Mots-Clés  
  Résumé  
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  Auteur institutionnel Thèse  
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  Langue English Langue du Résumé Titre Original  
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  Volume de collection Numéro de collection Edition  
  ISSN (up) 0027-8424 ISBN Médium  
  Région Expédition Conférence  
  Notes Approuvé pas de  
  Numéro d'Appel MARBEC @ alain.herve @ collection 2196  
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Auteur Roberts, C.M.; O’Leary, B.C.; McCauley, D.J.; Cury, P.M.; Duarte, C.M.; Lubchenco, J.; Pauly, D.; Sáenz-Arroyo, A.; Sumaila, U.R.; Wilson, R.W.; Worm, B.; Castilla, J.C. url  doi
openurl 
  Titre Marine reserves can mitigate and promote adaptation to climate change Type Article scientifique
  Année 2017 Publication Revue Abrégée Pnas  
  Volume 114 Numéro 24 Pages 6167-6175  
  Mots-Clés ecological insurance; global change; Marine Protected Areas; Mpa; nature-based solution  
  Résumé Strong decreases in greenhouse gas emissions are required to meet the reduction trajectory resolved within the 2015 Paris Agreement. However, even these decreases will not avert serious stress and damage to life on Earth, and additional steps are needed to boost the resilience of ecosystems, safeguard their wildlife, and protect their capacity to supply vital goods and services. We discuss how well-managed marine reserves may help marine ecosystems and people adapt to five prominent impacts of climate change: acidification, sea-level rise, intensification of storms, shifts in species distribution, and decreased productivity and oxygen availability, as well as their cumulative effects. We explore the role of managed ecosystems in mitigating climate change by promoting carbon sequestration and storage and by buffering against uncertainty in management, environmental fluctuations, directional change, and extreme events. We highlight both strengths and limitations and conclude that marine reserves are a viable low-tech, cost-effective adaptation strategy that would yield multiple cobenefits from local to global scales, improving the outlook for the environment and people into the future.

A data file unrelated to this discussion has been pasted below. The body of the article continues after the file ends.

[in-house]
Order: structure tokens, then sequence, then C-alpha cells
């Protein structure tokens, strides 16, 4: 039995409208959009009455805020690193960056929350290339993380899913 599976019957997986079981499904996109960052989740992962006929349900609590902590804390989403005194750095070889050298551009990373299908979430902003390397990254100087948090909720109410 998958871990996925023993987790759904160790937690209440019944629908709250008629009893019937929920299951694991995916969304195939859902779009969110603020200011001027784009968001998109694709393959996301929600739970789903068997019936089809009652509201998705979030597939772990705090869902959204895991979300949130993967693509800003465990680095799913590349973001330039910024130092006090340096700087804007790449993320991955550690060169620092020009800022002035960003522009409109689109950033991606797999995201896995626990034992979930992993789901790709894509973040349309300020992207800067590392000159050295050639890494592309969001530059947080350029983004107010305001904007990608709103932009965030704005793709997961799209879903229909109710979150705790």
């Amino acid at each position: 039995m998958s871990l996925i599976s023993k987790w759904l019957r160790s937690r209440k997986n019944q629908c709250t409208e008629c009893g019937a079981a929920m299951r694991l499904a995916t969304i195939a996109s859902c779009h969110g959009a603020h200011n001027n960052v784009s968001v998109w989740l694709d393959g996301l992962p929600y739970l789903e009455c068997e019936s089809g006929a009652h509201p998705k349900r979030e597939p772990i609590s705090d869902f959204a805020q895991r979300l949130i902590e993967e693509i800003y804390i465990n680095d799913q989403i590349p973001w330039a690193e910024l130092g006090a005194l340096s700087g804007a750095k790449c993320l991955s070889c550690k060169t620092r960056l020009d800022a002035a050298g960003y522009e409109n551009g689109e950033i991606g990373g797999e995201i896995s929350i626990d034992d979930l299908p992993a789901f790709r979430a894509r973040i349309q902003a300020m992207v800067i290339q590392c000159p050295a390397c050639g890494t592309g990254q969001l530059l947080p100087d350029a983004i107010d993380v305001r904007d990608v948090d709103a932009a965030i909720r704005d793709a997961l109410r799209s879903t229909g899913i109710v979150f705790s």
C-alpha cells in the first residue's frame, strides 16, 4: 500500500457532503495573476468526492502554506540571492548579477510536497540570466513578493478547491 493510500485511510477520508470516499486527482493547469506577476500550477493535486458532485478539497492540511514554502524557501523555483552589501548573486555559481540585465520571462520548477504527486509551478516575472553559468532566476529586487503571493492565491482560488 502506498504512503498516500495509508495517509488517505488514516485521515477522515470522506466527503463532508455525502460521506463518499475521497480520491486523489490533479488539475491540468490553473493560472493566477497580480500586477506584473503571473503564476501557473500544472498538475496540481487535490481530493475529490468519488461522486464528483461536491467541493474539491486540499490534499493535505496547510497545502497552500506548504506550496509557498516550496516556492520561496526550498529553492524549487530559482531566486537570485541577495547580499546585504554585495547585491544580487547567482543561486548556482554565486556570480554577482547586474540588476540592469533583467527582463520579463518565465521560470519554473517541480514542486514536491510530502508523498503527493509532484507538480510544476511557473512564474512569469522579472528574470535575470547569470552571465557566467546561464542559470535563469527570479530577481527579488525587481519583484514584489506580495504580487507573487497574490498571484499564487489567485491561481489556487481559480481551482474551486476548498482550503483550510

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  Langue en Langue du Résumé Titre Original  
  Éditeur de collection Titre de collection Titre de collection Abrégé  
  Volume de collection Numéro de collection Edition  
  ISSN (up) 0027-8424, 1091-6490 ISBN Médium  
  Région Expédition Conférence  
  Notes Approuvé pas de  
  Numéro d'Appel MARBEC @ isabelle.vidal-ayouba @ collection 2144  
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Auteur Massol, F.; Altermatt, F.; Gounand, I.; Gravel, D.; Leibold, M.A.; Mouquet, N. doi  openurl
  Titre How life-history traits affect ecosystem properties: effects of dispersal in meta-ecosystems Type Article scientifique
  Année 2017 Publication Revue Abrégée Oikos  
  Volume 126 Numéro 4 Pages 532-546  
  Mots-Clés colonization trade-off; ecological stoichiometry; interaction strengths; neutral metacommunities; pond metacommunities; predator-prey interactions; source-sink metacommunities; species-diversity; terrestrial food webs; theoretical framework  
  Résumé The concept of life-history traits and the study of these traits are the hallmark of population biology. Acknowledging their variability and evolution has allowed us to understand how species adapt in response to their environment. The same traits are also involved in how species alter ecosystems and shape their dynamics and functioning. Some theories, such as the metabolic theory of ecology, ecological stoichiometry or pace-of-life theory, already recognize this junction, but only do so in an implicitly non-spatial context. Meanwhile, for a decade now, it has been argued that ecosystem properties have to be understood at a larger scale using meta-ecosystem theory because source-sink dynamics, community assembly and ecosystem stability are all modified by spatial structure. Here, we argue that some ecosystem properties can be linked to a single life-history trait, dispersal, i.e. the tendency of organisms to live, compete and reproduce away from their birth place. By articulating recent theoretical and empirical studies linking ecosystem functioning and dynamics to species dispersal, we aim to highlight both the known connections between life-history traits and ecosystem properties and the unknown areas, which deserve further empirical and theoretical developments.  
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  Langue English Langue du Résumé Titre Original  
  Éditeur de collection Titre de collection Titre de collection Abrégé  
  Volume de collection Numéro de collection Edition  
  ISSN (up) 0030-1299 ISBN Médium  
  Région Expédition Conférence  
  Notes Approuvé pas de  
  Numéro d'Appel MARBEC @ alain.herve @ collection 2120